So, orphan to millionaire. Rags to riches. But in 1989 God spoke to him. The mantle fell on him and said,
“Sell Everything. Sell everything and rescue orphans like you were.”
And he did. Now when I was watching that part of the movie about a year ago, that part was driving me crazy because inside I’m thinking, “Dude, keep your businesses.” They’ll finance rescuing orphans, and there’s obviously a place for that because God uses business, right? Every day more children are fed through business than any other means combined. So that’s not a bad thing at all. But God had a very specific call for Mully, and he would fulfill that calling in a very specific way, which required him to eliminate everything. And he did.
Today Mully Children’s Family (MCF) has almost 3000 children living in their homes. They have schools, hospitals, farms, businesses run by, in many cases, the orphans who had been rescued. Since 1989, Mully and his team and family have rescued over 23,000 orphans.
One man, heading in one direction. God saying, “I’ve got a different call for you now. Are you willing to follow me?” So, what is the Spirit of God saying to us today? Again, I think he’s speaking in very specific ways.
Let’s review: Worship where you are. Be where you are. The Spirit of God is speaking to some of us saying, “Listen, I don’t want you to even think about a second calling right now. I want you to embrace the calling I have given you. Will you worship me where you are with gratitude, with diligence, with creativity?” I think he’s saying that to many of us.
Secondly, he’s speaking to others of us, calling us to decide what we want. Are our wants, are our goals, our objectives, our desires, our affections – are they consistent with what God is up to. Because if we’re saying, “God, I believe you may be calling me over here to do this,” have we taken time to say, “God, unite my heart with your heart so I want what you want.”
Are we willing to slow down, count the cost, ask our Father to open up our heart? It may be for some of you, taking a half a day off or a day off and going up to Lake Robinson with your Bible and your prayer journal and just saying, “God, I need to hear your voice. I’m flopping around in no man’s land here, going nowhere fast, feeling pulled in multiple different directions. I really need to get clarity.”
I think some of us are there. And then others of us have heard his call, but one foot is on the dock and the other foot is on the boat. And the boat is pulling away from the dock. And you’re not a good gymnast, so at some point, that is not going to end well.
Are you willing to go all out? Are you willing to take a big step? For some of us here, that’s going to mean some bridge burning. That means pulling away from a friendship that is so toxic and keeps yanking us back into junk, or for others of us, it’s saying, “This craving for security. Lord, I got to let that go. I’ve got to follow you in what you are calling me to do.”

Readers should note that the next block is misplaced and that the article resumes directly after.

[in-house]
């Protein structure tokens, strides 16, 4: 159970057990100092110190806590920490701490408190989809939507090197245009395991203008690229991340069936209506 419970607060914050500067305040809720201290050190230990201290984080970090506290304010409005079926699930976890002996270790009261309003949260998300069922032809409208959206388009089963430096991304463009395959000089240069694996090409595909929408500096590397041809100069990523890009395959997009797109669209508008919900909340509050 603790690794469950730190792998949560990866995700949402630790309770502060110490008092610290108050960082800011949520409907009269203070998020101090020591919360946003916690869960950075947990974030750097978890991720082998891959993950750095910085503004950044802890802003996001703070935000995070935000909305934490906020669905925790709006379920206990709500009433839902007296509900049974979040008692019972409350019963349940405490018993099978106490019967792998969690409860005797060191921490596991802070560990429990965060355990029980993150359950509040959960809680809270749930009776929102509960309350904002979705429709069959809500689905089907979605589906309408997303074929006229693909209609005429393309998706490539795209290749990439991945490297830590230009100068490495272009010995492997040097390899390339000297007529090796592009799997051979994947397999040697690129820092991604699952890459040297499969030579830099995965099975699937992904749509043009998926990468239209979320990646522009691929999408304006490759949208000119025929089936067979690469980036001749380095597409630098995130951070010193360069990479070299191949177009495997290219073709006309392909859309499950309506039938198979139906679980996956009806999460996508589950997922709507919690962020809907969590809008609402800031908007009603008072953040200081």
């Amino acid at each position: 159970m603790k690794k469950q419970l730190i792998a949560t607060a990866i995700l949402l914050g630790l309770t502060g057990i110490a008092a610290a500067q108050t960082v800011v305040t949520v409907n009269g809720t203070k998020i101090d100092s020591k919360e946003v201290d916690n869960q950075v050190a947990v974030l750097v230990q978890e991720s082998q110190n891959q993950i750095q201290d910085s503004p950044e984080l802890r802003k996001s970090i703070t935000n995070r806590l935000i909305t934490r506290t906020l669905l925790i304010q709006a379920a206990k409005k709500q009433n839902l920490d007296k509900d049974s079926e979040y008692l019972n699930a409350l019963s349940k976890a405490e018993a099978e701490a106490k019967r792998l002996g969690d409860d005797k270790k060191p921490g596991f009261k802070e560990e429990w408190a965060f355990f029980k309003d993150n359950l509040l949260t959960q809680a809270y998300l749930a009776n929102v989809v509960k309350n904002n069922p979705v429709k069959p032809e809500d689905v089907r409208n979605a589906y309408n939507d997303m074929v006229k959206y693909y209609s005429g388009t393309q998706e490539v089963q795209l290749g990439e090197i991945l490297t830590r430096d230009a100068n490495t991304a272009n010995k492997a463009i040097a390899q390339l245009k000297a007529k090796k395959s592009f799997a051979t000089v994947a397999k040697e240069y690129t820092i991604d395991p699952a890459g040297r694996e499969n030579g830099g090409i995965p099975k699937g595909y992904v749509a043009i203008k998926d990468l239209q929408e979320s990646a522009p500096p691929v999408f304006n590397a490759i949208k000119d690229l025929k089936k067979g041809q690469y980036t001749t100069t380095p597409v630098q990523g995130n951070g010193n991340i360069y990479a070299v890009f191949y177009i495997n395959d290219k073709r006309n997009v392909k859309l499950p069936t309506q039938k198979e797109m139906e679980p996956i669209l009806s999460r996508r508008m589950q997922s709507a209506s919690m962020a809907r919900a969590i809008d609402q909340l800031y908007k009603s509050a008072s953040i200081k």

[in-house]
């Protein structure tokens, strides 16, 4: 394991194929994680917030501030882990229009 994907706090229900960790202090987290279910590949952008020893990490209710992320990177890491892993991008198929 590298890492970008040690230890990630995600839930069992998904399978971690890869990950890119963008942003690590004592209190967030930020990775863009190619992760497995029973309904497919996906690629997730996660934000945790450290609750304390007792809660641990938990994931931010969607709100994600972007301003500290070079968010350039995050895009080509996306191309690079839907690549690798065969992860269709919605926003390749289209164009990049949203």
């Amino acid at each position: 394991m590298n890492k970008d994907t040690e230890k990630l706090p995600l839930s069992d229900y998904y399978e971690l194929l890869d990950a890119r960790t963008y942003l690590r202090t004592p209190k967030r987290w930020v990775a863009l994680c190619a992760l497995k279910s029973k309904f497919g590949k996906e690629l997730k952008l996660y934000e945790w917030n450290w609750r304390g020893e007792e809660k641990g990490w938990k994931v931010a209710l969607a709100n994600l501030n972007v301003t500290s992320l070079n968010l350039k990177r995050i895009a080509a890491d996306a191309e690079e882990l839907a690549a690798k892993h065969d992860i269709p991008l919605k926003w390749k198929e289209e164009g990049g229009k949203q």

So, where are you? What is the Spirit saying to you? You’ll notice in the bottom of your notes, there’s a place to respond. I would like us to be willing to take just a moment and do that right now. For some of you, I know we won’t have enough time to fully write that out, but for some of you, the Spirit of God has specifically spoken to you and to even right now, jot out a quick prayer to remind you that once you go from here and you start getting caught up with other things you may forget. So, let’s just take a few minutes right now, quietly before the Lord, hear his voice.
Don’t try to respond to everything. Try to respond to something that the Spirit of God has spoken to you about. Let’s pray individually and write that prayer.
Father, it is so ironic that when we begin to hear your voice of love, gentleness, confidence arises within us that we are yours, that the response is boldness. When you fill us with confidence from you, humble dependence on our Father, an awareness of your love and your forgiveness, You actually fuel us to go out and love others and be light in this world in crazy ways. We can burn the oxen if you’re calling us to do that. We don’t have to fear: oh no, this is not going to work out. We’re going to be in a desperate condition. We can move forward with confidence because our confidence is in you.
We thank you, and, Lord, I pray that for my brothers and sisters that we would go from this place today with our eyes fixed on you, our faith fully in your Son, fueled by your love, with a heart for this world. Empower us and send us out with your peace, and show us the specific ways you are calling us to live out what you have taught us from Elisha’s call. We pray in Jesus’ name.